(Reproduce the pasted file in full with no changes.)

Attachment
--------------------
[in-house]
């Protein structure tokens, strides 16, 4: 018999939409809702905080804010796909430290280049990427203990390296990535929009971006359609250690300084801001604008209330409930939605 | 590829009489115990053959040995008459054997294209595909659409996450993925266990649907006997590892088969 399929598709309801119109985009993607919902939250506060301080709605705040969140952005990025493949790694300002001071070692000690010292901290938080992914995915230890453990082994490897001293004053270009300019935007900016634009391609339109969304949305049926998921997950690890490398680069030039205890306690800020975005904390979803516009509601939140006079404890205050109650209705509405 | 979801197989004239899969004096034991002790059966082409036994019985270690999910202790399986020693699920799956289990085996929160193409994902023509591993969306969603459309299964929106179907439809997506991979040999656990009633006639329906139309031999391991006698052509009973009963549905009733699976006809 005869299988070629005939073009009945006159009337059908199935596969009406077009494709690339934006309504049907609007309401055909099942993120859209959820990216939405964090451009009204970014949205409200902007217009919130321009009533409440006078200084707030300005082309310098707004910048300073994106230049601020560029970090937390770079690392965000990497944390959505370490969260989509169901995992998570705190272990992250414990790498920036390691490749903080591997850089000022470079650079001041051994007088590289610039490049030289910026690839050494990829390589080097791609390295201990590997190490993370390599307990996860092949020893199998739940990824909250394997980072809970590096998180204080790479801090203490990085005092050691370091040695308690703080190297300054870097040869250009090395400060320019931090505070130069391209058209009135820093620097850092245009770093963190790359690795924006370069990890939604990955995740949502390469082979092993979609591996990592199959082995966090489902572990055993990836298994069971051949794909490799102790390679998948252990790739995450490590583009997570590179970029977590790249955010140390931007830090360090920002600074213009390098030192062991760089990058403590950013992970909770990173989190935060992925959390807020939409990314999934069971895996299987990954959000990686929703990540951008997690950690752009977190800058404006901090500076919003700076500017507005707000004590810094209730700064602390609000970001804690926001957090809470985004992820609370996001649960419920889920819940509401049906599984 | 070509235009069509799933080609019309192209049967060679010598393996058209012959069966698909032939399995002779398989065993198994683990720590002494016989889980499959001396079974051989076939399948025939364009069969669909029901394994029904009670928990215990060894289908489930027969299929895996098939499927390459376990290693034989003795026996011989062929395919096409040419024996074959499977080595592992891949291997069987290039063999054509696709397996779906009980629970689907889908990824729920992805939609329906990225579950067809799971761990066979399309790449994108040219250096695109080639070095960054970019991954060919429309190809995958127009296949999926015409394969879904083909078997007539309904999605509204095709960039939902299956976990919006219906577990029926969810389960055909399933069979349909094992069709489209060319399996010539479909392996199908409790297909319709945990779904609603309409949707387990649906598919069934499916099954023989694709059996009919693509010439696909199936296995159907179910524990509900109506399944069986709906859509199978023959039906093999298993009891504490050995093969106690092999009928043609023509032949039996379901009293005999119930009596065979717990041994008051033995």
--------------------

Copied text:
[in-house]
């Protein structure tokens, strides 16, 4: 018999939409809702905080804010796909430290280049990427203990390296990535929009971006359609250690300084801001604008209330409930939605 | 590829009489115990053959040995008459054997294209595909659409996450993925266990649907006997590892088969 399929598709309801119109985009993607919902939250506060301080709605705040969140952005990025493949790694300002001071070692000690010292901290938080992914995915230890453990082994490897001293004053270009300019935007900016634009391609339109969304949305049926998921997950690890490398680069030039205890306690800020975005904390979803516009509601939140006079404890205050109650209705509405 | 979801197989004239899969004096034991002790059966082409036994019985270690999910202790399986020693699920799956289990085996929160193409994902023509591993969306969603459309299964929106179907439809997506991979040999656990009633006639329906139309031999391991006698052509009973009963549905009733699976006809 005869299988070629005939073009009945006159009337059908199935596969009406077009494709690339934006309504049907609007309401055909099942993120859209959820990216939405964090451009009204970014949205409200902007217009919130321009009533409440006078200084707030300005082309310098707004910048300073994106230049601020560029970090937390770079690392965000990497944390959505370490969260989509169901995992998570705190272990992250414990790498920036390691490749903080591997850089000022470079650079001041051994007088590289610039490049030289910026690839050494990829390589080097791609390295201990590997190490993370390599307990996860092949020893199998739940990824909250394997980072809970590096998180204080790479801090203490990085005092050691370091040695308690703080190297300054870097040869250009090395400060320019931090505070130069391209058209009135820093620097850092245009770093963190790359690795924006370069990890939604990955995740949502390469082979092993979609591996990592199959082995966090489902572990055993990836298994069971051949794909490799102790390679998948252990790739995450490590583009997570590179970029977590790249955010140390931007830090360090920002600074213009390098030192062991760089990058403590950013992970909770990173989190935060992925959390807020939409990314999934069971895996299987990954959000990686929703990540951008997690950690752009977190800058404006901090500076919003700076500017507005707000004590810094209730700064602390609000970001804690926001957090809470985004992820609370996001649960419920889920819940509401049906599984 | 070509235009069509799933080609019309192209049967060679010598393996058209012959069966698909032939399995002779398989065993198994683990720590002494016989889980499959001396079974051989076939399948025939364009069969669909029901394994029904009670928990215990060894289908489930027969299929895996098939499927390459376990290693034989003795026996011989062929395919096409040419024996074959499977080595592992891949291997069987290039063999054509696709397996779906009980629970689907889908990824729920992805939609329906990225579950067809799971761990066979399309790449994108040219250096695109080639070095960054970019991954060919429309190809995958127009296949999926015409394969879904083909078997007539309904999605509204095709960039939902299956976990919006219906577990029926969810389960055909399933069979349909094992069709489209060319399996010539479909392996199908409790297909319709945990779904609603309409949707387990649906598919069934499916099954023989694709059996009919693509010439696909199936296995159907179910524990509900109506399944069986709906859509199978023959039906093999298993009891504490050995093969106690092999009928043609023509032949039996379901009293005999119930009596065979717990041994008051033995």